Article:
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Intel and Microsoft appear to be gearing up for the possibility of a yet-to-be-announced Windows 12 operating system. Hardware leaker @leaf_hobby, known for revealing Intel Xeon chip specs prior to launch, has leaked details about Intel’s Meteor Lake desktop platform. According to the leaker, Intel’s next-generation CPUs will support Windows 12, an unreleased operating system.
Although the tweet has since been deleted, it’s worth noting that Meteor Lake is expected to feature 20 PCIe Gen5 lanes and support for Windows 12. While Intel has refused to comment on the leak, Microsoft has also declined to comment on the reports of Intel preparing to support Windows 12.
Microsoft has not announced any plans for Windows 12, but it is already exploring ways to integrate AI-powered features into future versions of the operating system. According to Yusuf Mehdi, Microsoft’s head of consumer marketing, the company will consider AI’s natural role in the user experience while developing future versions of Windows.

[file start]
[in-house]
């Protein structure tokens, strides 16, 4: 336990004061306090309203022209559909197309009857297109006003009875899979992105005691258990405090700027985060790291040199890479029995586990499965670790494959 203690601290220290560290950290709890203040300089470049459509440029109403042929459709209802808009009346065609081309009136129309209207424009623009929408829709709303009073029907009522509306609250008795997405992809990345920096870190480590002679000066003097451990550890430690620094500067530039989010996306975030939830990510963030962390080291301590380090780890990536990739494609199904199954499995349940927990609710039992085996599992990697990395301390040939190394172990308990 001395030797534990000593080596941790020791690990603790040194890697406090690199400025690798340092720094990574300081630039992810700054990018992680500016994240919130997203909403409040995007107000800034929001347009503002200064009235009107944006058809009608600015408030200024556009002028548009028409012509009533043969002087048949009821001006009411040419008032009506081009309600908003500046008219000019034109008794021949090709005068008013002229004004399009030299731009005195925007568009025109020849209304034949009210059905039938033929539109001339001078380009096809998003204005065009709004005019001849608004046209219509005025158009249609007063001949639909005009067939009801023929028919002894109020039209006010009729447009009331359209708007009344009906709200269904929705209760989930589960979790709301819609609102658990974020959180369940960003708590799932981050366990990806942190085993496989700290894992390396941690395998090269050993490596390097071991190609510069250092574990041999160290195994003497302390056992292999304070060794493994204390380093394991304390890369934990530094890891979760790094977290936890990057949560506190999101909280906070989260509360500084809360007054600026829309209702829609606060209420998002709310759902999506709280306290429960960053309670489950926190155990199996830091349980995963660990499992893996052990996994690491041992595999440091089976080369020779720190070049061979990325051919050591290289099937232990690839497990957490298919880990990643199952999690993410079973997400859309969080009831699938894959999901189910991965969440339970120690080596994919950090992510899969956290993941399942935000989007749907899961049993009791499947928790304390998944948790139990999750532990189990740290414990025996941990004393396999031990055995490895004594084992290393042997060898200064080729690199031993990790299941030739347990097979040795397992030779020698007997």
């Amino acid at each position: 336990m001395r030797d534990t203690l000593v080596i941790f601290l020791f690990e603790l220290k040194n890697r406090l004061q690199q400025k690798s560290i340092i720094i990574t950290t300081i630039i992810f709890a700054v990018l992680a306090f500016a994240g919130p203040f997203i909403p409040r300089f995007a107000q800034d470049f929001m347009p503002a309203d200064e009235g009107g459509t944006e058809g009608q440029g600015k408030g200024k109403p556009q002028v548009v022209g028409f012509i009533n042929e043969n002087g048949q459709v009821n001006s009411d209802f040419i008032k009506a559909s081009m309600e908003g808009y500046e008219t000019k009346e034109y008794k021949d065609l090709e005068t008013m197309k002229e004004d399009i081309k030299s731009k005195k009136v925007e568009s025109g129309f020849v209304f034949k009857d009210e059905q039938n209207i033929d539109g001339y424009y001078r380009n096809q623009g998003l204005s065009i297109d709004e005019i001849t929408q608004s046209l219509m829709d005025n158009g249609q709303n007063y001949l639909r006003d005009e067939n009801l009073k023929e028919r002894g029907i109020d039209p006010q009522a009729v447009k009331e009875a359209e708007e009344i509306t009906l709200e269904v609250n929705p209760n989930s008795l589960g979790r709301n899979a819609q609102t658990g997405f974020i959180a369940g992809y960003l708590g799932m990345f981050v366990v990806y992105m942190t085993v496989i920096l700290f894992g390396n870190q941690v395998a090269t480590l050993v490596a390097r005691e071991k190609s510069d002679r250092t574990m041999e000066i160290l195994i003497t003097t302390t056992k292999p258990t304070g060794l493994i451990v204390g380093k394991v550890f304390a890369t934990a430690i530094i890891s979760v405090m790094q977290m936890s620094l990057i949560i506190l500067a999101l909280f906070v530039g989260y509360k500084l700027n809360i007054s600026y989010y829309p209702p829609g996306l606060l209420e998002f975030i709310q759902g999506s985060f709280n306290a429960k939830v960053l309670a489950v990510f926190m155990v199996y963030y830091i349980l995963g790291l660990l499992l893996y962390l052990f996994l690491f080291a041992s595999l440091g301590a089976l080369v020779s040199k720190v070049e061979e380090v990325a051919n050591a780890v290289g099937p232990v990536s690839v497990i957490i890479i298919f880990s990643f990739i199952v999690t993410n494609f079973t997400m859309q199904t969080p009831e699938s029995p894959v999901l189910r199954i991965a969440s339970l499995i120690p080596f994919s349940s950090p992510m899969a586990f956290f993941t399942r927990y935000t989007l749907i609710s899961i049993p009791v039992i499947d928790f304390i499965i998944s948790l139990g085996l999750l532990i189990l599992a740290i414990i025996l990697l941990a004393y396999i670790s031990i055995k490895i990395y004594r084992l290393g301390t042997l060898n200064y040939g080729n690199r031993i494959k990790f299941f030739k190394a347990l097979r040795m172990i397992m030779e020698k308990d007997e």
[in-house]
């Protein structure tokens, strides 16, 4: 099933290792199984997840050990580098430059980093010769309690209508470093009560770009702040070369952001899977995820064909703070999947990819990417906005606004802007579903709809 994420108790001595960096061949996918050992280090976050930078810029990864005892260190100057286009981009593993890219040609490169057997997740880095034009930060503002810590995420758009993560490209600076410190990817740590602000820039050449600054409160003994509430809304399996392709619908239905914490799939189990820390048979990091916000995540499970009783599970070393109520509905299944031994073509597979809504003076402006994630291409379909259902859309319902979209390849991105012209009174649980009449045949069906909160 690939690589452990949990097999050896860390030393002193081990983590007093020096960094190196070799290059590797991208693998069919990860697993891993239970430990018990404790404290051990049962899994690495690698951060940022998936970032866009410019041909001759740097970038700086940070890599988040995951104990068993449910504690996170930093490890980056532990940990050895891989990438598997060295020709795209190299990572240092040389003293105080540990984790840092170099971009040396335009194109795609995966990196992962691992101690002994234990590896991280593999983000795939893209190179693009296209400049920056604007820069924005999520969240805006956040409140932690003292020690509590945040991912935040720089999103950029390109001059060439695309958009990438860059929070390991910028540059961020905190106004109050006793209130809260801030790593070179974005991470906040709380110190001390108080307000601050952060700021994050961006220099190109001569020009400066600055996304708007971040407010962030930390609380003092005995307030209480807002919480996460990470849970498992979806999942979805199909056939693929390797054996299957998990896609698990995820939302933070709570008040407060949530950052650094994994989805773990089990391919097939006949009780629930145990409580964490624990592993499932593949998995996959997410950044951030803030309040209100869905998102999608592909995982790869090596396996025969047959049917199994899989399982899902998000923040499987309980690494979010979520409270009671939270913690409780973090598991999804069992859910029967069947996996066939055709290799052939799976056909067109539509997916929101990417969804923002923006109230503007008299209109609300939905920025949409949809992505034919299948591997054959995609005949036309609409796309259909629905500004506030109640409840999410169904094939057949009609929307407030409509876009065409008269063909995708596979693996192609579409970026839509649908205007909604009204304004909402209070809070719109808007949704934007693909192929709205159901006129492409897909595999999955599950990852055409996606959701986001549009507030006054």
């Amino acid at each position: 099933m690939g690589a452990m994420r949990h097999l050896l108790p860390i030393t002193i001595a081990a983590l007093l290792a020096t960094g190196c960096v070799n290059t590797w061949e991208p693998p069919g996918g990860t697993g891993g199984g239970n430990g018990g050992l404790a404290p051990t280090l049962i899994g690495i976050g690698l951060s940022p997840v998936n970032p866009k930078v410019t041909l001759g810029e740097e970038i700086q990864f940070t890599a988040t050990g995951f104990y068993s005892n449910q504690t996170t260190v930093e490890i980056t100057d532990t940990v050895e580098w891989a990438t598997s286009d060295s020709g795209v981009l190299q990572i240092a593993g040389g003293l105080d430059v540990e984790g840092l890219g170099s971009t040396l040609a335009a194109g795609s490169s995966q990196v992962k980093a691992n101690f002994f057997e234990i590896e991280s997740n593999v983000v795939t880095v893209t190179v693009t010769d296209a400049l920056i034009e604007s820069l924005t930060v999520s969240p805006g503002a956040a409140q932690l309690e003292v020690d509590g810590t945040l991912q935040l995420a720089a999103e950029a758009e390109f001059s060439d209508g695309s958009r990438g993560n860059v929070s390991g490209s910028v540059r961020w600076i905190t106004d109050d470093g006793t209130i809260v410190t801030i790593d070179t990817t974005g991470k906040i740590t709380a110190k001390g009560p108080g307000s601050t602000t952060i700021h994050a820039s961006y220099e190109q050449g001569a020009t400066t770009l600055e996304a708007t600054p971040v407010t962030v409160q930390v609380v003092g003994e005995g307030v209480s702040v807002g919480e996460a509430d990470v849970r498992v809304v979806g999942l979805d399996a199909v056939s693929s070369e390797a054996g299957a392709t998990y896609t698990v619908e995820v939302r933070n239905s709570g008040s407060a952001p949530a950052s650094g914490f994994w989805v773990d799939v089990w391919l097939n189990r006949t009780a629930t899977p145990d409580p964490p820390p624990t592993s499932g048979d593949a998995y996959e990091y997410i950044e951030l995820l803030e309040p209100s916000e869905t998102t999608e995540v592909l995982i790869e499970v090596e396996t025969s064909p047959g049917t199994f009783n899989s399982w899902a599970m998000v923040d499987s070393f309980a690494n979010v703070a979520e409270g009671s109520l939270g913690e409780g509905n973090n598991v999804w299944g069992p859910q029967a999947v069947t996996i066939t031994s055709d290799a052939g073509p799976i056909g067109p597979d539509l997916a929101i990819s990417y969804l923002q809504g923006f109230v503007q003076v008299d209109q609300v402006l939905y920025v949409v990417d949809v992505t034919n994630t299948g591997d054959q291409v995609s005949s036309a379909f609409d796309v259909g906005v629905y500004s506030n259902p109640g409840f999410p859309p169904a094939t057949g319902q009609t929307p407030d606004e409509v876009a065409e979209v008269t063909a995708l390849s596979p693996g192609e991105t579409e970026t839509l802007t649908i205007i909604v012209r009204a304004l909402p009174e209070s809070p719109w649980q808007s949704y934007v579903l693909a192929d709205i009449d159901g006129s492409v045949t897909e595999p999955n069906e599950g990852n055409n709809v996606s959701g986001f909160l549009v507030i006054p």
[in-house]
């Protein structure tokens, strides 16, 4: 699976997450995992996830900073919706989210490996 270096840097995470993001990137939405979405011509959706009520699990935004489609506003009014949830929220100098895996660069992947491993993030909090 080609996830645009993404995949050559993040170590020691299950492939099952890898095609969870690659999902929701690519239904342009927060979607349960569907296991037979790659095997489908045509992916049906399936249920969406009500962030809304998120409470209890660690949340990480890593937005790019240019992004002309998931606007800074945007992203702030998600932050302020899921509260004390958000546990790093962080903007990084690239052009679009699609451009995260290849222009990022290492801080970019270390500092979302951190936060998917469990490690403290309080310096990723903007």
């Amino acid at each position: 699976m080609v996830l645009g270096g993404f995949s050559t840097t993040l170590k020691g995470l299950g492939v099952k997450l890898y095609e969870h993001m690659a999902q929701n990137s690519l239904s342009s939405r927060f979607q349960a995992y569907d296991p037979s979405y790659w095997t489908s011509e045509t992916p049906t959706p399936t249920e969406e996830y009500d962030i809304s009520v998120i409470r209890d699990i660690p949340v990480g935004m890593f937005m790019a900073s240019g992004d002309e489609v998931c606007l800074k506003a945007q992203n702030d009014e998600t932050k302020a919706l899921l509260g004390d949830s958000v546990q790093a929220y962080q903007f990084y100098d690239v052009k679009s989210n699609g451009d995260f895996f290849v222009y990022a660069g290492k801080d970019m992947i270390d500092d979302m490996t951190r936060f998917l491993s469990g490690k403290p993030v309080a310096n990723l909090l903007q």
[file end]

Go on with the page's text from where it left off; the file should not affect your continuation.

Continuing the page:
Mehdi was discussing the latest Windows 11 update, which includes AI-powered features such as a new Bing search engine accessible from the taskbar and AI-powered recommended content within the Start menu for business users. Microsoft is also reportedly working on AI-powered smart snapping features for Windows 11.
Windows chief Panos Panay has previously stated that AI will reinvent how users interact with Windows, and Microsoft’s Surface team has hinted at the potential impact of AI on PC usage. To make AI-powered features more widely available, Microsoft would need to work closely with hardware partners such as Intel and AMD to optimize chips capable of handling AI workloads.
AMD has already launched its Ryzen 7000 mobile processors, which include a dedicated AI engine capable of supporting Microsoft’s Windows Studio Effects, typically only available on Arm-powered hardware with a dedicated neural processing unit (NPU). It is clear that AMD and Microsoft are laying the groundwork for more AI-powered features in traditional Windows laptops.
Intel’s upcoming Meteor Lake, expected later this year or in early 2024, will also include similar AI capabilities to those introduced on AMD’s Ryzen 7000 mobile CPUs. Intel will be playing catch-up to Apple’s M2 chips, which feature a dedicated AI chip capable of handling 15.8 trillion operations per second.
Microsoft shifted back to a three-year release cycle for Windows in 2020, indicating that the next major version of Windows may be due in 2024. This timing could align well with new CPUs from Intel and AMD, and Microsoft’s focus on more frequent updates to Windows 11 suggests that AI-powered features will become more prevalent in the near future.